Open Pit is not a tourist destination. And this place wasn't built for that. There are numerous vertical ventilation caves scattered around the hill which could have been fatal to the casual morning visitor. The road to the Open Pit was also damaged. If you come by ordinary vehicle, you have to park at the foot of the hill and walk up the hill to the top of Gunong Kik Karak, unless you are using a 4x4 vehicle. This place can be reached by an hour's drive from Tanjungpandan to the east, in the same direction as to Manggar.
If you are a photographer either amateur or pro, this place will probably be heaven for you. Maybe some of you have already taken a photography trip to Kawah Putih, which is a true volcanic crater on Mount Patuha in West Java. This place is similar, but has its own uniqueness. Your target photo is the color and pattern of the rocks around the crater, the tin miners as human interest and the crater itself. The photos on this page were taken during the day with unfavorable lighting conditions. You better spend the dawn or the sunset at this place. We hope you can produce interesting photos of this place.
Open Pit is not a beach. This is the name of an area that was used by Australian mining company BHP Billiton (Billiton is the international name of Belitung) (1971-1985) and later transferred to a German company called Preussag GmbH of Hannover, where they were used as a tin mining operations center until late 1989.
Now, there are no more roaring machines and busy mining activities in this place, the two companies are no longer operating in Belitung. This place is just an abandoned crater and no one comes to this place for sightseeing. The only activities in this place are local residents who carry out traditional tin mining, trying to get the remnants of tin from the sand that is left in the cave, as shown in the photo above. They used traditional utensils such as a frying pan to separate tin from ordinary sand. They collect the remains of sand from inside the cave. This is a very dangerous activity, because they do not use adequate safety equipment and the caves have been abandoned for more than 20 years, without adequate ventilation. However, because that is the only skill and opportunity they have, they do it anyway.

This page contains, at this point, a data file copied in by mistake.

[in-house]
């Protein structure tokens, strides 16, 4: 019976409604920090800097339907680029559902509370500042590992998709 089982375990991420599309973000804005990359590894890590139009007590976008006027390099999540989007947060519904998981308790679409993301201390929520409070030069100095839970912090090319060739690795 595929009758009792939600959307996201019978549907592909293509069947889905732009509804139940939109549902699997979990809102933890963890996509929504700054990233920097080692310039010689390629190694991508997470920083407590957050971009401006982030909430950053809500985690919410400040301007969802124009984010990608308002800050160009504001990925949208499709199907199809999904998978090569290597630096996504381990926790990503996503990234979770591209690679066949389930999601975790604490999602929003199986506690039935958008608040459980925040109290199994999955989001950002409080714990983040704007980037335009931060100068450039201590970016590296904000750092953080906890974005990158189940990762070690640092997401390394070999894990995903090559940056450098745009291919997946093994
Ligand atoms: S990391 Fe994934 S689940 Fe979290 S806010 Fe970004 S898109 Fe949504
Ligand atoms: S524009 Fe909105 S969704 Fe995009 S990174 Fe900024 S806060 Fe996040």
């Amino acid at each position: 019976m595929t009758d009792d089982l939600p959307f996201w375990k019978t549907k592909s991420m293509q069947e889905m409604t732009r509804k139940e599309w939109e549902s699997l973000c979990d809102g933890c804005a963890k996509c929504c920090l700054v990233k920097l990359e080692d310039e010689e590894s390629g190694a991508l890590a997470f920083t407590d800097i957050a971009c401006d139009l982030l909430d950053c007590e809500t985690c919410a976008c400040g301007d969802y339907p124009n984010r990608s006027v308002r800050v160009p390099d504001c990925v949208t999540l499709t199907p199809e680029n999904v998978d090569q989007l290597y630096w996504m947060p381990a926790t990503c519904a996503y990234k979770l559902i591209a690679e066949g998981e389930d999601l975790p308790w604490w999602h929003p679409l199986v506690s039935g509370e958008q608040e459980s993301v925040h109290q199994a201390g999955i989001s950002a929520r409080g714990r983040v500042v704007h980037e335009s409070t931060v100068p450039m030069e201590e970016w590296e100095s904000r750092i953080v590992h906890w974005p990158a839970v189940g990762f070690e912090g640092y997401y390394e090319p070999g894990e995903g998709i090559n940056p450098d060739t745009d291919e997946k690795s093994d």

This place is unique because it is actually a hill with the name Gunong Kik Karak. Because this hill has the potential for large tin reserves in it, the mining company made a giant excavation to form a crater on the top of Mount Kik Karak. The size of the crater is the same as the actual volcanic crater. Gunong Kik Karak is located in the town of Kelapa Kampit sub-district in the district of East Belitung.
Why did the tin mining company make such a big project? This is a way for them to transport the rocks from the bowels of the earth to be loaded into trucks. The early history of modern tin mining began when the Dutch government granted mining exploitation rights to the Billiton company which was founded on September 29, 1860 in the Netherlands to operate on the tin-rich islands of Bangka and Belitung.
Large trucks used to drive around the side of the crater, crawl up the side of the crater to the side of the summit and carry the lead containing the rock to the processing center. Around the crater, there are many holes, namely man-made caves. This place is actually an underground tin mining center. So the lead-rich stones were actually taken from the caves, and the crater was created as a way for transport trucks to approach the cave doors that were located around the crater.
The cave was made using dynamite explosions. Geologists explored the rock structure and identified points where caves could be made. The workers then drilled into the rock and placed dynamite there. After exploding, the rocks are transported from inside the cave to the Open Pit area. That was the tin mining activity in Belitung at that time. This place used to be visited by many workers and experts from Europe.